Most of us can only imagine what it might have been like during the Stock Market Crash of 1929 and the Great Depression and Dust Bowl that followed. But, the experiences of the people who lived through it speak to us through the many images and interviews that capture the feeling of the Photographs of dusty farmers and barren land show us how bad it had gotten. The images of dust storms show how tremendous clouds of dust spread across the country. As families were already living through the most impoverished years in living memory, the added hardships of drought and dust brought many families to their breaking point. We’ve gathered together photographs and accounts from eyewitnesses, newspaper photographers, and images from the Farm Security Administration. In their own words, here are some firsthand accounts of the Dust Bowl.
“People began to learn how to live with dust.”
-Arthur W. Leonard
After the stock market crashed in 1929, depleted savings accounts and lack of work meant that many families were struggling with the very basics of staying alive: food and shelter, clothing and school, became much more difficult to manage. With the urgent need for high crop yields, farmers in the Great Plains began to overwork the soil and to prep land for farming that was not suited to it. Throughout the 1930s, lack of rain and increased temperatures meant that dust storms had become increasingly normal. Summer days during the 1930s set records for heat and according to this account it got to be over 100 degrees. As the water dried up, the temperatures rose, and the soil began to drift away, the poverty of most farmers was at an all time high. As Arthur W. Leonard recalled, “…Back in the Depression, why, nobody had any money in 1929 when the crash happened. Why after that, we not only had the crash out here, but we had poverty and dust and dirt and every thing imaginable. And it got worse as it went along.” The number of dust storms increased each year. At the same time, the storms increased in severity as well.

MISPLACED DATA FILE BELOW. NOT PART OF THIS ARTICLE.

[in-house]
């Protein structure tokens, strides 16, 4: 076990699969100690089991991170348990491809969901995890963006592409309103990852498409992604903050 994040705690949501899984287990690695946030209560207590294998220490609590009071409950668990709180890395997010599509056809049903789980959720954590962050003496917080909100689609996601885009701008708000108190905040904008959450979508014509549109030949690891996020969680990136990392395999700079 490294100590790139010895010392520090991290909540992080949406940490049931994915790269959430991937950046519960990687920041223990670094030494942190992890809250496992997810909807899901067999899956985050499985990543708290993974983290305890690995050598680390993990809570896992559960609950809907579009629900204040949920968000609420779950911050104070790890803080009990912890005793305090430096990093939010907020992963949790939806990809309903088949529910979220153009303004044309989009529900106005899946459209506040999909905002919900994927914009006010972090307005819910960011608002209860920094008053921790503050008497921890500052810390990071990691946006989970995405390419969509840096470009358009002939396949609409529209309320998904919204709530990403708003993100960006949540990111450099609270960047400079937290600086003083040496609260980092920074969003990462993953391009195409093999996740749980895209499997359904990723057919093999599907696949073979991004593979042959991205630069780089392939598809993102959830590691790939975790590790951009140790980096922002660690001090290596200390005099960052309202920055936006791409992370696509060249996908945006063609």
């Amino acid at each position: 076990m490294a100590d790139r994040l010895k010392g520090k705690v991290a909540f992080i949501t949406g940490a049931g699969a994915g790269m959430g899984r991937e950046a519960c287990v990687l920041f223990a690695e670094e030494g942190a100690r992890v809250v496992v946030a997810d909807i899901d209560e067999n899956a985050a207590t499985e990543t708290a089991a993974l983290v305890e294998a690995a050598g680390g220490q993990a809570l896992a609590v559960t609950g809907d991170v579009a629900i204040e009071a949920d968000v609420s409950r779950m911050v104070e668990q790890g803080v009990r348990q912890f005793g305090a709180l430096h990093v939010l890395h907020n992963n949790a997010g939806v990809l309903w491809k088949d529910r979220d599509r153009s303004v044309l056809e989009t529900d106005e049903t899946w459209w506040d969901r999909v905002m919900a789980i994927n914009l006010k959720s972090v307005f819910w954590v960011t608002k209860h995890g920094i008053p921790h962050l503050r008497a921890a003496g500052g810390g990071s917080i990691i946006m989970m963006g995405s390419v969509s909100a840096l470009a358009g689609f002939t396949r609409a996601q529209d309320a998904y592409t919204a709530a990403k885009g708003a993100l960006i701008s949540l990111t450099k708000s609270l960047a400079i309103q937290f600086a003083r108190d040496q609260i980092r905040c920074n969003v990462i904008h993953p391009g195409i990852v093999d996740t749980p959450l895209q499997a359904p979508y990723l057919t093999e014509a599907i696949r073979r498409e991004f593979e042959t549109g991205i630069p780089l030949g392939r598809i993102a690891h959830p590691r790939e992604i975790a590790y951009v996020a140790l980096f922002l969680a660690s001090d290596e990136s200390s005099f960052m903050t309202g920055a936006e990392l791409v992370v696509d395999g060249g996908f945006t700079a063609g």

The dust was so abundant that Leonard earned his pocket money as a young man in the 1930s helping to clean the dust from the tops of buildings, lest the weight of the dust cause damage to the roofs. In 1998, at age 81, Leonard gave his account of what growing up in the Dust Bowl was like. With funding from the Kansas Humanities Council, several survivors from the Great Depression were interviewed by Brandon Case, and they give us the best perspective on what day-to-day life was like during the Dust Bowl years.
“You learned to save your money. Mother always said you should always save everything you can save, for some day you’ll need it. And she was right. It was pretty bad.”-Arthur W. Leonard
“Many a day, I couldn’t see but one telephone post ahead of me. By the time I got to that post, I could barely see the next one, and that was day after day…”
-Lola Adams Crum
With so much dust in the air, engines became clogged, and keeping houses clean was a never-ending endeavor. For residents and farmers who were already cut-off from the modern amenities of large cities, like electricity and running water, the increased volume of dust made even keeping dishes and beds clean enough to use a constant chore. According to Lola Adams Crum, who was also interviewed by Case for the Ford County Historical Society, the poor janitor at the school where she taught swept the classroom and wiped the windows down “every hour all day long.”